Sunday, 12 February 2017

Septuagesima Sunday


Septuagesima Sunday is a semi-double Sunday of the second class. Yesterday afternoon the liturgical mood became more sombre with Vespers of Septuagesima as penitential violet became the liturgical colour of the season. Although more sombre than the season after the Epiphany the short season of Septuagesima is not as penitential as Lent. Although the colour violet is used at Mass the ministers do not wear folded chasubles but dalmatic and tunicle for these three Sundays and for ferial days. The organ is still played until Ash Wednesday. However, from Septuagesima until Holy Saturday the dress of certain prelates changes. Cardinals of the Court of Rome no longer wear scarlet choir dress but that of violet. Correspondingly bishops do not wear violet choir dress but their black, or mourning dress. In the case of the latter this is not to be confused with their habitus pianus, or house dress. The black choir cassock has a train, like the violet one, and the mozzeta or mantelletum are faced with violet. However, Protonotaries Apostolic and Domestic Prelates do not change their choir dress (except sede vacante). Yesterday the third Sunday after the Epiphany was anticipated.

At Vespers on Saturday afternoon the antiphons and psalms of Saturday were sung. The chapter was proper to Septuagesima Sunday and the Office hymn was Jam sol recedit igneus sung with the melody and Doxology of the Incarnation, Jesu tibi sit gloria, Qui natus es etc. After the collect of the Sunday commemorations were sung of the preceding Office of Our Lady of Lourdes and of the Seven Founders of the Servite Order. The Suffrage was omitted. At the end of Vespers Alleluia was added, twice, to both Benedicamus Domino and to its response. After that Alleluia will not be heard again until the Vesperal Liturgy of Holy Saturday. At Compline after the Lesser Doxology, and at all Hours until Compline on Holy Saturday, Laus tibi Domine Rex aeterne gloriae is sung in place of Alleluia. The Dominical preces were sung at Compline.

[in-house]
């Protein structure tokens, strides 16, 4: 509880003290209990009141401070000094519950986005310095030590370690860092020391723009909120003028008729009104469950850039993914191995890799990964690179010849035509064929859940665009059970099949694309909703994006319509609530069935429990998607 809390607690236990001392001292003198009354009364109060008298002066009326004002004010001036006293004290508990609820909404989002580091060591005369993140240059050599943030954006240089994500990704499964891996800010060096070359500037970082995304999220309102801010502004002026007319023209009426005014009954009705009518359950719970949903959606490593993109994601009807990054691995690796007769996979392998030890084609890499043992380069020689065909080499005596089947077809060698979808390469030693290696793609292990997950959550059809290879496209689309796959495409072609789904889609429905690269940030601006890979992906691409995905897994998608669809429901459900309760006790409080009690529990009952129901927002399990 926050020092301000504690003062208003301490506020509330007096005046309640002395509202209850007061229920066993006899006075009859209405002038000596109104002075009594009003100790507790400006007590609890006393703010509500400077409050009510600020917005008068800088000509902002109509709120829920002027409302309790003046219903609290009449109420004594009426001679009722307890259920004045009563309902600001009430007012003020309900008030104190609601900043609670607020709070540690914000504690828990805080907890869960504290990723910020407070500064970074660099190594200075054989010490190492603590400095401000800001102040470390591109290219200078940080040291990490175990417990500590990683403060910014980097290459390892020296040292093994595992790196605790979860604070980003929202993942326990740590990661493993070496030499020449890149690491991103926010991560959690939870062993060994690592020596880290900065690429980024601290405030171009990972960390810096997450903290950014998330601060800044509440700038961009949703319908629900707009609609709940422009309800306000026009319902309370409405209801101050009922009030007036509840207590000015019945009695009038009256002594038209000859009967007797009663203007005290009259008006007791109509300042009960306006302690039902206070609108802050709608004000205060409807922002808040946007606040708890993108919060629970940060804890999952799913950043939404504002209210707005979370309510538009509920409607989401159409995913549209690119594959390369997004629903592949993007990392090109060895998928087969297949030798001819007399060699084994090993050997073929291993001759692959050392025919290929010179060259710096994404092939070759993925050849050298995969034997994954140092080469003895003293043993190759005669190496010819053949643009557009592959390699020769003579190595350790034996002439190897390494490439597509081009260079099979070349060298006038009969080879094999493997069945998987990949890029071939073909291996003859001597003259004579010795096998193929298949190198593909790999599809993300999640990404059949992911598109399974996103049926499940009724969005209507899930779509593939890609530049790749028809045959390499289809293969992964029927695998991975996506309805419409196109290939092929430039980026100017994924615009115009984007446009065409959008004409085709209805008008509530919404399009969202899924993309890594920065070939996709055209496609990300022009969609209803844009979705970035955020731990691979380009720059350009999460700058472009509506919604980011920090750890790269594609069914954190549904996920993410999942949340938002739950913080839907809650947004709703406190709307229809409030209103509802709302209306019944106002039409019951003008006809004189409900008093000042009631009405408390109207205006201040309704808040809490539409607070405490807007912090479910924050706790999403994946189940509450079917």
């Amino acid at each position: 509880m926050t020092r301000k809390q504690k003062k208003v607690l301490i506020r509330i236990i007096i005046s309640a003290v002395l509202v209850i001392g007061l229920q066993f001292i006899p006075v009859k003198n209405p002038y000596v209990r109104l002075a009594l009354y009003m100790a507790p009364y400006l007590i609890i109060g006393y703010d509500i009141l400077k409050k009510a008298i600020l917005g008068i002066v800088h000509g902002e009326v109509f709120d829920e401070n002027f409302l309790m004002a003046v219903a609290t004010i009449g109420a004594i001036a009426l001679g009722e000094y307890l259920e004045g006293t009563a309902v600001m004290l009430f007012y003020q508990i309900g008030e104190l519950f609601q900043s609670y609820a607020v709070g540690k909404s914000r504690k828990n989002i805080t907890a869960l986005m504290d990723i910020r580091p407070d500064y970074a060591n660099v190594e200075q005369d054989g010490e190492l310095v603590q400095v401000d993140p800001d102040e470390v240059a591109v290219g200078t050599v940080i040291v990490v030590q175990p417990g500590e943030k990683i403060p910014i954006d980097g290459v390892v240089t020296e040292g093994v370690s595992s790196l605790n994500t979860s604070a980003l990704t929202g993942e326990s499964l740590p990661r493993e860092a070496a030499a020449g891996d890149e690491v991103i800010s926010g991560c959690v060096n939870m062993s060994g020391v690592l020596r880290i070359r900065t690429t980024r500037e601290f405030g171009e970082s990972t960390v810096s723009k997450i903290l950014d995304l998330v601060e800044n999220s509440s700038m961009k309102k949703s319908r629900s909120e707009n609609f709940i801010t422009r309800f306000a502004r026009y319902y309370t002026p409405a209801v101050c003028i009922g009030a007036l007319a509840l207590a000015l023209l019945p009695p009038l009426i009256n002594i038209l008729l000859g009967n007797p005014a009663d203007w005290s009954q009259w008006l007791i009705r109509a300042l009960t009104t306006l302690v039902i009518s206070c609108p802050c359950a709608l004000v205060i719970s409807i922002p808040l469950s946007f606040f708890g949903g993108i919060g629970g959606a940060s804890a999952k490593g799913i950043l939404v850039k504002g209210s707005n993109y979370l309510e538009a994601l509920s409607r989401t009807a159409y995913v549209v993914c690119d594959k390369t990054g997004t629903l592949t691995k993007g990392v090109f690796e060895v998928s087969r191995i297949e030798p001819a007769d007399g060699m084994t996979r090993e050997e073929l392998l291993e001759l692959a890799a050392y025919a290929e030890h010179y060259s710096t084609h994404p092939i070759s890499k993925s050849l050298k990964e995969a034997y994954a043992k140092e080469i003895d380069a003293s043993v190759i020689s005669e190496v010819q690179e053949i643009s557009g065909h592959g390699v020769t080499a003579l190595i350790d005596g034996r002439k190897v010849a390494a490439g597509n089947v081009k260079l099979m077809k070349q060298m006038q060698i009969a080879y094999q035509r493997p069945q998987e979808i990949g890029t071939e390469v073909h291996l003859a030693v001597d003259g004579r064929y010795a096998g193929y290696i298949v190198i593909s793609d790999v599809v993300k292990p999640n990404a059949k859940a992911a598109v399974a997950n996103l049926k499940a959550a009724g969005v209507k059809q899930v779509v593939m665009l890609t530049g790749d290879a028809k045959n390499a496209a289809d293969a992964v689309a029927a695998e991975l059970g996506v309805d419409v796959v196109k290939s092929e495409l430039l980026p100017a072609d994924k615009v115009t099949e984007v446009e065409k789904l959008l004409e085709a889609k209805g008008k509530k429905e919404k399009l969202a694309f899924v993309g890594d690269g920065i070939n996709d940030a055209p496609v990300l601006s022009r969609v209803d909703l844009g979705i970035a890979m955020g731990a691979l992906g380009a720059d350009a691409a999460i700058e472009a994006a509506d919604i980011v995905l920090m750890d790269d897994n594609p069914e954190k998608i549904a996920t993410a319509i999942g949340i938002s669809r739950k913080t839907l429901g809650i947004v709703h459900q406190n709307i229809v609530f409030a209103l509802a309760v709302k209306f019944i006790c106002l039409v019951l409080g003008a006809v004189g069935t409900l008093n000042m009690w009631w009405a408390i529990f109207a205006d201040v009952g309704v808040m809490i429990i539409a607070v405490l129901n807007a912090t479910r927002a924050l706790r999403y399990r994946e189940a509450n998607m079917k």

At Mattins the invitatory is Praeoccupemus as on preceding Sundays and the hymn Primo die. The antiphons and psalms are as on previous 'green' Sundays. In the first nocturn the Incipit of the Book of Genesis is read. In the second nocturn the lessons are from the Enchiridion of St. Augustine, in the third nocturn the lessons are a homily from St. Gregory on the Gospel of the labourers in the vineyard. The Te Deum is not sung but in its place is sung a ninth responsory, Ubi est Abel frater tuus?.